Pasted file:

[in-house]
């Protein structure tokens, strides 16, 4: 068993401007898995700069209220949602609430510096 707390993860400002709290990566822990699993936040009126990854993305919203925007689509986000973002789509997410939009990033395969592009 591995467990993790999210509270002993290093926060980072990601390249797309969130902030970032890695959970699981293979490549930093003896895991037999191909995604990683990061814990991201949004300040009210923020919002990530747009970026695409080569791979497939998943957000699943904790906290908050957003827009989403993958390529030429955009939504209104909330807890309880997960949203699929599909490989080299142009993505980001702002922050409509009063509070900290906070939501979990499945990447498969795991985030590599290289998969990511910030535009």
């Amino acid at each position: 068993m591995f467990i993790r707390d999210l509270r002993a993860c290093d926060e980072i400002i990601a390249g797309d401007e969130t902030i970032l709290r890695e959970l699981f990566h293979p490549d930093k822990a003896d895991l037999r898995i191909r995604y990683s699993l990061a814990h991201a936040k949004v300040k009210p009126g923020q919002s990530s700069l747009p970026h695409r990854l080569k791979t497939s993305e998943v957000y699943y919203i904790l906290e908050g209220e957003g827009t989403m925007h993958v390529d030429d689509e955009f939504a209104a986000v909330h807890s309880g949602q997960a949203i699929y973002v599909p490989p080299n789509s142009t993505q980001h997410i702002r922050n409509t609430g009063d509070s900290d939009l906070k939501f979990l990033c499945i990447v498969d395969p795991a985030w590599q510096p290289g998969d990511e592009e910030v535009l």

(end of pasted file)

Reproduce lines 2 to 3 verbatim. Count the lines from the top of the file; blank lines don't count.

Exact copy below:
């Protein structure tokens, strides 16, 4: 068993401007898995700069209220949602609430510096 707390993860400002709290990566822990699993936040009126990854993305919203925007689509986000973002789509997410939009990033395969592009 591995467990993790999210509270002993290093926060980072990601390249797309969130902030970032890695959970699981293979490549930093003896895991037999191909995604990683990061814990991201949004300040009210923020919002990530747009970026695409080569791979497939998943957000699943904790906290908050957003827009989403993958390529030429955009939504209104909330807890309880997960949203699929599909490989080299142009993505980001702002922050409509009063509070900290906070939501979990499945990447498969795991985030590599290289998969990511910030535009």
């Amino acid at each position: 068993m591995f467990i993790r707390d999210l509270r002993a993860c290093d926060e980072i400002i990601a390249g797309d401007e969130t902030i970032l709290r890695e959970l699981f990566h293979p490549d930093k822990a003896d895991l037999r898995i191909r995604y990683s699993l990061a814990h991201a936040k949004v300040k009210p009126g923020q919002s990530s700069l747009p970026h695409r990854l080569k791979t497939s993305e998943v957000y699943y919203i904790l906290e908050g209220e957003g827009t989403m925007h993958v390529d030429d689509e955009f939504a209104a986000v909330h807890s309880g949602q997960a949203i699929y973002v599909p490989p080299n789509s142009t993505q980001h997410i702002r922050n409509t609430g009063d509070s900290d939009l906070k939501f979990l990033c499945i990447v498969d395969p795991a985030w590599q510096p290289g998969d990511e592009e910030v535009l």